2021-07-25: Babin: songs
2021-07-19: Chailley: works
2021-06-05: Pascal: Fugue
2021-05-28: Conte: Cantata
2021-05-22: Gedalge: Rondo
2021-05-14: Osthoff: Sizilienne
2021-04-14: Flagny: song
2021-03-21: Rifkin: Winter
2021-03-13: Rusakov: Prelude
2021-02-18: Jolivet: 3Temps
2021-01-27: Bosch: Polka
2021-01-25: Arenson: Pieces
Volkmar Andreae was born on 5 July 1879 in Bern (Switzerland). He received his first piano lessons as a child with Karl Munzinger. After school he studied at the Cologne Conservatory under Fritz Brun, Franz Wüllner, Isidor Seiss and Friedrich Wilhelm Franke from 1897 to 1900.
After his studies Volkmar Andreae first was active both as a composer and conductor. He composed 20 works between 1900 and 1910 which received immediate performances and good reviews. But he more and more focused on his work as a conductor and so the number of compositions dropped considerably over the years. Between 1910 and 1920 Volkmar Andreae only finished 10, and in the ensuing 40 years another 13 works. This makes a complete output of 43 compositions.
Volkmar Andreae's conducting career started in 1902 when he took over the leadership of the Mixed Choir of Zürich, where he remained until his retirement in 1949. From 1906 to 1949 he also led the Tonhalle Orchestra Zürich and became a sought-after guest conductor. For example he was offered to succeed Gustav Mahler as conductor of the New York Philharmonic Orchestra in 1911, but he declined. Volkmar Andreae championed especially the symphonies of Anton Bruckner and made the first ever recording of his complete symphony cycle. But Volkmar Andreae also supported the contemporary Swiss composers. In 1922 he was a founding member of the Swiss branch of the International Society for Contemporary Music (ISCM) and conducted several times at the ISCM World Music Days.
From 1914 to 1939 Volkmar Andreae was also director of the Zürich Conservatory and from 1920 to 1925 head of the Swiss Composers Society (Schweizer Tonkünstlerverein).
Volkmar Andreae died on 18 June 1962 in Zürich (Switzerland).
The work catalogue of Volkmar Andreae contains an opera, a symphony, Little suite for orchestra, Music for orchestra, a violin concerto, a rhapsody for violin and orchestra, an oboe concertino, a divertimento for flute and strings and a "Morceau de concert pour fanfare militaire".
The vocal music includes several songs and choral works as well as compositions with orchestral accompaniment like Li-tai-pe for tenor and orchestra and Das Göttliche op.2, Charons Nachen op.3, the Symphonic fantasy op.7 or Magentalied op.28, all for solo, choir and orchestra.
The chamber music of Volkmar Andreae offers piano pieces, a violin sonata, 2 piano trios, a string trio and 2 string quartets.
Sinfonische Fantasie op.7
In my possession is the manuscript of the full score of the "Sinfonische Fantasie op.7" by Volkmar Andreae. The work is scored for tenor solo, tenor choir, orchestra and organ. It was composed in 1903 on a text by Walter Schädelin titled "Schwermut, Entrückung, Vision" (which is also the subtitle of the work). The composition is dedicated to Friedrich Hegar, the former conductor of the Tonhalle Orchestra in Zürich. The premiere took place on 15 December 1903 in Zürich with the Tonhalle Orchestra under Friedrich Hegar.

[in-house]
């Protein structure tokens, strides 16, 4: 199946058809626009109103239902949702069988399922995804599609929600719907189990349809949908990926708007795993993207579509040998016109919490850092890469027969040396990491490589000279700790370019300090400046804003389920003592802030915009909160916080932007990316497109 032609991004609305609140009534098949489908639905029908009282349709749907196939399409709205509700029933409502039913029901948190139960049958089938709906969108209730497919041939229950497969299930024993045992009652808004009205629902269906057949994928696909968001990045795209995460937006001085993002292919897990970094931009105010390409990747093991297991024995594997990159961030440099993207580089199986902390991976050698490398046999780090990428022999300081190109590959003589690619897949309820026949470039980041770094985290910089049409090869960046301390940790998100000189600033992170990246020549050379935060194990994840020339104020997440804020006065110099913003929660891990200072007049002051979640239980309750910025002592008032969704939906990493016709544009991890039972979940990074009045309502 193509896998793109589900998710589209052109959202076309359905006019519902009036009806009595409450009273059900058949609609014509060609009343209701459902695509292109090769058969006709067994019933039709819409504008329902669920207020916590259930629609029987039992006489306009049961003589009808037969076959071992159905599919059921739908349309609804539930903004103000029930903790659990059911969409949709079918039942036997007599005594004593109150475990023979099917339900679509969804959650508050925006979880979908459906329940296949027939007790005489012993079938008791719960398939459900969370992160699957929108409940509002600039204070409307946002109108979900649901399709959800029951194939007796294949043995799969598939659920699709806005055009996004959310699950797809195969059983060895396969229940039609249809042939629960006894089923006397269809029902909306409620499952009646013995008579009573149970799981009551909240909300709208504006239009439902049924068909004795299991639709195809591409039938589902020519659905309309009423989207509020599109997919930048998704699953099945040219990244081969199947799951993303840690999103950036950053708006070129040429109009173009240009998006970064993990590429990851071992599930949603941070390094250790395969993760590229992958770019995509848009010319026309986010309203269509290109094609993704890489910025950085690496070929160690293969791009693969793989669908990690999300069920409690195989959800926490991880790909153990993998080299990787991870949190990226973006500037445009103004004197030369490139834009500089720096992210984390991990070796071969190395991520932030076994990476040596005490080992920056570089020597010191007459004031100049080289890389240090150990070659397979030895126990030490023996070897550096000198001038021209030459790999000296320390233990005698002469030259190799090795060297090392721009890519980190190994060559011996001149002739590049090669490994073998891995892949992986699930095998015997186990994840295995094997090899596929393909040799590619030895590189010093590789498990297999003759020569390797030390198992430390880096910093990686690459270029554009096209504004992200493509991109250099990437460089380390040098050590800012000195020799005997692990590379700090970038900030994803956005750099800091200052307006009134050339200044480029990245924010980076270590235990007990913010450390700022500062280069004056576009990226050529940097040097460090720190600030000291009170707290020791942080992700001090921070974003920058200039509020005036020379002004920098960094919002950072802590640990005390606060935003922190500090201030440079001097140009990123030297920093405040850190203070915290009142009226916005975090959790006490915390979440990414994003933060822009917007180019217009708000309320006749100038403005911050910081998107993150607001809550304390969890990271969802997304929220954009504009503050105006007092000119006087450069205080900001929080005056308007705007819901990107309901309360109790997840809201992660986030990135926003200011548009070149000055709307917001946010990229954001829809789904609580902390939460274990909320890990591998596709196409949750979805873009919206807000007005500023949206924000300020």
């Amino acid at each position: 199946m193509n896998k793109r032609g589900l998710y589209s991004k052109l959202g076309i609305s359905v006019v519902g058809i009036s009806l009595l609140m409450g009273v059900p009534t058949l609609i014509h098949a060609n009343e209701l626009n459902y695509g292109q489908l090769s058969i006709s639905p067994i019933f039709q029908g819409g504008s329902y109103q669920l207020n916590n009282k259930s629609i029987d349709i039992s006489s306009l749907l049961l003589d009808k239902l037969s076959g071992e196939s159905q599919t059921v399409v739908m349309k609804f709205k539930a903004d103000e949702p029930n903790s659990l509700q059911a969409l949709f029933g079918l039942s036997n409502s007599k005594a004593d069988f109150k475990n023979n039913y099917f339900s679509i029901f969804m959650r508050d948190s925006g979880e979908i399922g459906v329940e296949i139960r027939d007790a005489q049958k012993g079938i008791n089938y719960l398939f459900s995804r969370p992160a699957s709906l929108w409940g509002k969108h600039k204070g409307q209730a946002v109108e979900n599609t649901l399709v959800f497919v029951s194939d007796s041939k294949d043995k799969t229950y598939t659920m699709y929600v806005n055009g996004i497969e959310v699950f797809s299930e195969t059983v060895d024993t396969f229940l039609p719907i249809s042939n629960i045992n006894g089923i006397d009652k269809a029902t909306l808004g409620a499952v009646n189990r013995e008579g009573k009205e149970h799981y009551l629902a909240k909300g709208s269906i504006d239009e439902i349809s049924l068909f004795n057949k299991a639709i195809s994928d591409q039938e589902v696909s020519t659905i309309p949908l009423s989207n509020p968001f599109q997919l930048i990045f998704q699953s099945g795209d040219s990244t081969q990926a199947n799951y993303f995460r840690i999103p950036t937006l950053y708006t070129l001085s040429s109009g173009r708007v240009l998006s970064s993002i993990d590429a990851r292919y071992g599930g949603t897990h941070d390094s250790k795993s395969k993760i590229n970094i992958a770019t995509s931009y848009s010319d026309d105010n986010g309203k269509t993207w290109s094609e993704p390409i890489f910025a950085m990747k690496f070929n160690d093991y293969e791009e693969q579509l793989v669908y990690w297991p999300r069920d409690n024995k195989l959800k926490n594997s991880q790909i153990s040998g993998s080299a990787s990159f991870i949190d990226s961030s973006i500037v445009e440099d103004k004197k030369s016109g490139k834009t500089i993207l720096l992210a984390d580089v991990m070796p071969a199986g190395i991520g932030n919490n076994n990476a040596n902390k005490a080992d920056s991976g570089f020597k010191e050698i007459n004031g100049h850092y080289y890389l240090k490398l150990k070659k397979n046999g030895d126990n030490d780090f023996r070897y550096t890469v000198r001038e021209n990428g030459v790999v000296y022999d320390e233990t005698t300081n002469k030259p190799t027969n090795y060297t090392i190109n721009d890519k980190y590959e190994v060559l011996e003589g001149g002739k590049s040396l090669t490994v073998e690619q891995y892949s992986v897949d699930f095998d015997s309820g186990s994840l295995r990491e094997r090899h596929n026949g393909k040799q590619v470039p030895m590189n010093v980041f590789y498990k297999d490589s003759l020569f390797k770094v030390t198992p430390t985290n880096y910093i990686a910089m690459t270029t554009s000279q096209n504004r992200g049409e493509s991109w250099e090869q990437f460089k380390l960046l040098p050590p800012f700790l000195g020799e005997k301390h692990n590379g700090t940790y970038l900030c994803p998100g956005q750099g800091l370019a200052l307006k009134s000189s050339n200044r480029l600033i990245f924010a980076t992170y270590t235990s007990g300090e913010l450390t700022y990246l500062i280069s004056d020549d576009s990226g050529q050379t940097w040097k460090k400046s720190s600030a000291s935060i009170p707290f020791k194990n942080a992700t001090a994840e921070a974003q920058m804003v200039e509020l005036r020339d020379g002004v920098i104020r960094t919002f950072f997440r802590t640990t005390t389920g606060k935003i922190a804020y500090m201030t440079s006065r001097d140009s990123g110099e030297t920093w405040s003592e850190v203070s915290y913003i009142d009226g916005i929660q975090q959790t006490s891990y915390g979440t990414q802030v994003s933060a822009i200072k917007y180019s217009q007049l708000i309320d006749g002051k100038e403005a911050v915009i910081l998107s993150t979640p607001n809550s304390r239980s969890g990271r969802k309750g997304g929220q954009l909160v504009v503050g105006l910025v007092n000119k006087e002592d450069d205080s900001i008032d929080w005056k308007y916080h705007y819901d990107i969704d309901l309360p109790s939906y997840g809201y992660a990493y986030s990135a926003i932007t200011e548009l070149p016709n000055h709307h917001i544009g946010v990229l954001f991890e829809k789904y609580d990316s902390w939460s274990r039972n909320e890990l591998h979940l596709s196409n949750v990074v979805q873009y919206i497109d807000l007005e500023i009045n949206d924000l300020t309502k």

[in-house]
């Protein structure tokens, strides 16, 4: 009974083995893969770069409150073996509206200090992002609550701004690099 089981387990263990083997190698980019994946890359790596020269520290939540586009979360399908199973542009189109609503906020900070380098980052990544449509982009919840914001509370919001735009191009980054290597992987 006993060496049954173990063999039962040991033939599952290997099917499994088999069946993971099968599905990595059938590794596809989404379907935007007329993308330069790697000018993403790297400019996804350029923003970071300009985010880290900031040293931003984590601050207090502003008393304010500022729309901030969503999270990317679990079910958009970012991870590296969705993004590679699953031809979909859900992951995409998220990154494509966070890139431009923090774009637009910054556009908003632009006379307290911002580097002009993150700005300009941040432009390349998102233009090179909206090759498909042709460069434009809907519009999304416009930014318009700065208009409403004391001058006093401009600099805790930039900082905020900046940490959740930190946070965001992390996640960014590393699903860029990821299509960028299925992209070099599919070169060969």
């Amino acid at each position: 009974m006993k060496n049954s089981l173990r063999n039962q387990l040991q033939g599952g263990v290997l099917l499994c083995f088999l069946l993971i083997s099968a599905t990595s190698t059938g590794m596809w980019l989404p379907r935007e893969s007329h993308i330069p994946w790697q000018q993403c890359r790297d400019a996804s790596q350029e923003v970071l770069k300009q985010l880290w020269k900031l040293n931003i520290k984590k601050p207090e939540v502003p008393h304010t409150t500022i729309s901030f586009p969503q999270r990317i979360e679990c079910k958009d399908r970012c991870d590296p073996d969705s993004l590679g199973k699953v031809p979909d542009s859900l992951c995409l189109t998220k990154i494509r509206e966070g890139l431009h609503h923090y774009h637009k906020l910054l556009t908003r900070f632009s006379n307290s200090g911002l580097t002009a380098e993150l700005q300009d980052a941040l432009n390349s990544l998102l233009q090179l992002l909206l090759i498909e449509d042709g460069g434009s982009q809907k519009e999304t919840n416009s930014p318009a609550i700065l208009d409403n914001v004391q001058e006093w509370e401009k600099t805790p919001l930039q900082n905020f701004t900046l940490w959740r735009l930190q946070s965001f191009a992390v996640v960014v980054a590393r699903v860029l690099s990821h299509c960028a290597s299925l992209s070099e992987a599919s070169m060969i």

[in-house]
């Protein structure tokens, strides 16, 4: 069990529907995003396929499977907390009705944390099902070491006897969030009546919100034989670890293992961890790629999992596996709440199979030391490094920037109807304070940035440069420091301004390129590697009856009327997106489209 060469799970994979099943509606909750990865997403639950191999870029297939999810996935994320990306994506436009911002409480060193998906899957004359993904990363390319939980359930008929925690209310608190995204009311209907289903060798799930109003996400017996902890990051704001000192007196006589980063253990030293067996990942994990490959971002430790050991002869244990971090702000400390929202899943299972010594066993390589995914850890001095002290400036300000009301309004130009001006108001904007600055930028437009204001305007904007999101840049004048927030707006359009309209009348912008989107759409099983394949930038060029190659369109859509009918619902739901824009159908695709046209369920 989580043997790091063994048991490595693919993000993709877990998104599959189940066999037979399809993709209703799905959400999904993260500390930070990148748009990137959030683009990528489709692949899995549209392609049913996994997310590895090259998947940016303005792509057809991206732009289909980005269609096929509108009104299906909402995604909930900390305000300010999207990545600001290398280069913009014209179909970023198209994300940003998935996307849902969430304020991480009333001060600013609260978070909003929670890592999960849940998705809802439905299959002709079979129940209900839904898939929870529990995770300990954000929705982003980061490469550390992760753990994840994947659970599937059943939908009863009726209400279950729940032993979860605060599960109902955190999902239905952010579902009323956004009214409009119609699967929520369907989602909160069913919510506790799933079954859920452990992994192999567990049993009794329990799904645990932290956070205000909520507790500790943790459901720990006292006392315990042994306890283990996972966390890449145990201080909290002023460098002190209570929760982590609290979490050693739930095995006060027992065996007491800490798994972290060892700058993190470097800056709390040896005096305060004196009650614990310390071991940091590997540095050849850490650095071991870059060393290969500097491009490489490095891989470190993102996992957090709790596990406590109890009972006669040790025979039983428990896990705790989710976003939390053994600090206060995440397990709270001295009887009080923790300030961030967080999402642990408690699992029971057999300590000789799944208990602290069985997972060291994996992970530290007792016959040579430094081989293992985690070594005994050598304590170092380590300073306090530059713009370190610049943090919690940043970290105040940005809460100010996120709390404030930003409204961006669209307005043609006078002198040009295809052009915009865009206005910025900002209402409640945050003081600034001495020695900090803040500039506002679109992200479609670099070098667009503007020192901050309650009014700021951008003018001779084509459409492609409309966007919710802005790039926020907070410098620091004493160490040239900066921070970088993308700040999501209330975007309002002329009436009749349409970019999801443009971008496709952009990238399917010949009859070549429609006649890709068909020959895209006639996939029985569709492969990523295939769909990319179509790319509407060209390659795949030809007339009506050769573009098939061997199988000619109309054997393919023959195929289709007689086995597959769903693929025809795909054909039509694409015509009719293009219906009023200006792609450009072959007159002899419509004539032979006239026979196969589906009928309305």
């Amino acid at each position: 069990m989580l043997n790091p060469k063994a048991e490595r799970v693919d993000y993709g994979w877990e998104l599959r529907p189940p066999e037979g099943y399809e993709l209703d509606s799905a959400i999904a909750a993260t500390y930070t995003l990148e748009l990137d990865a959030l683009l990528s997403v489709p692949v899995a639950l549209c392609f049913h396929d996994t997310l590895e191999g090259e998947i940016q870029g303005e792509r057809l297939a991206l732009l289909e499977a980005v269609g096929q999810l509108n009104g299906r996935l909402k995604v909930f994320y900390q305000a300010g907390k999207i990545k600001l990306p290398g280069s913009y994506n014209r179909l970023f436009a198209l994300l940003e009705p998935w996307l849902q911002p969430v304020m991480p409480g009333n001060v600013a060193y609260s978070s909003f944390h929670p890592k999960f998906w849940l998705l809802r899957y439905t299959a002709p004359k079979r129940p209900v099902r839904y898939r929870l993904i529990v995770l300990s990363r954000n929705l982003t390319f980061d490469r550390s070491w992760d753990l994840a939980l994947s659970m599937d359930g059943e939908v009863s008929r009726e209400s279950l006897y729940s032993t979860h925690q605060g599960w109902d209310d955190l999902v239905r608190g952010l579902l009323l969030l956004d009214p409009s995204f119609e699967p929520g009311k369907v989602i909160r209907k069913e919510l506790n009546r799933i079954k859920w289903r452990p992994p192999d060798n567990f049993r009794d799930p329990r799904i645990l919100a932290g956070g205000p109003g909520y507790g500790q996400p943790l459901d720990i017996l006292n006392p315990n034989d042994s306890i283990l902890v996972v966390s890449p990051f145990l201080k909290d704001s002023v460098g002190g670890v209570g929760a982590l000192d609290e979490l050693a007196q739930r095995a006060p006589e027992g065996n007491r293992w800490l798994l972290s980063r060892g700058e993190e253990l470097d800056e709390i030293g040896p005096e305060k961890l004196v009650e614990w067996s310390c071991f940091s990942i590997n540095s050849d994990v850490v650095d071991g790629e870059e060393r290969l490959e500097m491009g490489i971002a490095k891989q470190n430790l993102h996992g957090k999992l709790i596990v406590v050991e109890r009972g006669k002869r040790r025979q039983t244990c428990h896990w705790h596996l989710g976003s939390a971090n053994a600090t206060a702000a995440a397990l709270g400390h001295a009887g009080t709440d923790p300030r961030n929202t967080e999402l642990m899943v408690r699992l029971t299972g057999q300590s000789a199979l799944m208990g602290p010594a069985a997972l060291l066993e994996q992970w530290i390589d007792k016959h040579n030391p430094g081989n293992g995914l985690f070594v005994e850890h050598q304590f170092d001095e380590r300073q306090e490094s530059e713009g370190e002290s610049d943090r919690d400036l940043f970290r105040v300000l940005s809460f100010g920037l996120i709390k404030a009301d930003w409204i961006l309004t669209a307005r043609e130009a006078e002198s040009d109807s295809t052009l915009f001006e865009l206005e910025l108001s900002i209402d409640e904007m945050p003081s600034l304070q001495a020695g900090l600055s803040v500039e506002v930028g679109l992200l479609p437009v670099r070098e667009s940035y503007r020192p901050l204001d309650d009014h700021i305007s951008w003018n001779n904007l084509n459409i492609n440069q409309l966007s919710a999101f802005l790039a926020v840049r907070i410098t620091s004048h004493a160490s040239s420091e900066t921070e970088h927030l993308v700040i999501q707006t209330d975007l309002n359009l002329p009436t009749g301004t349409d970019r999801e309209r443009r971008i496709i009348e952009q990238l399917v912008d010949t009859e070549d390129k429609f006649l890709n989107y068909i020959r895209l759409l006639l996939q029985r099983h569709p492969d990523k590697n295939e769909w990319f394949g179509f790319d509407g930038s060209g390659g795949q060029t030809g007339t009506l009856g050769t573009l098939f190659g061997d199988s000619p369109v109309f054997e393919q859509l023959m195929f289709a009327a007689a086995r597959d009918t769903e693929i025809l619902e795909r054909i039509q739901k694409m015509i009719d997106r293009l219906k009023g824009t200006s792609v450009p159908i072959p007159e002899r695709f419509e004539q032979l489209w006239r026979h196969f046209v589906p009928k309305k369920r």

The manuscript in my possession is the fair copy of the full score, penned down by a copyist "F. Röser" in Bern. The title page has an autograph dedication by Volkmar Andreae to the "ausgezeichneten Schwester-Künstler Herrn Kunstmaler Württemberger zur freundlichen Erinnerung" and is dated 1 July 1904. Probably the mentioned painter could be Ernst Würtenberger who lived in Zürich since 1902 and was a good friend of Hermann Hesse (like Volkmar Andreae).
The fact that the fair copy was done by a copyist is common for the early works by Volkmar Andreae. The Zürich City Archive - where the musical estate of Volkmar Andreae is archived - holds similar examples for op.2, 3 and 6.
The score of the Sinfonische Fantasie op.7 was published in 1904 by Gebrüder Hug. The Zürich City Archive only holds two copies of the printed score, but no manuscripts of this composition.
The work itself received enthusiastic reviews after its premiere and received several subsequent performances in the next years. Richard Strauss is quoted in the Neue Zürcher Zeitung from 1 July 1904 (talking about the Swiss Composers Festival which took place in Bern on 25/26 June 1904 and saw another performance of the Symphonic Fantasy):
"The Symphonic Fantasy by Volkmar Andreae, premiered last winter in Zürich, recently caused a sensation at the Composer Festival in Frankfurt a. M. as is generally known. For that reason many German orchestras put the work into their programs for next season. The creation unfurls such a large tension, there is so much compositional power, that the listener is dragged away irresistably."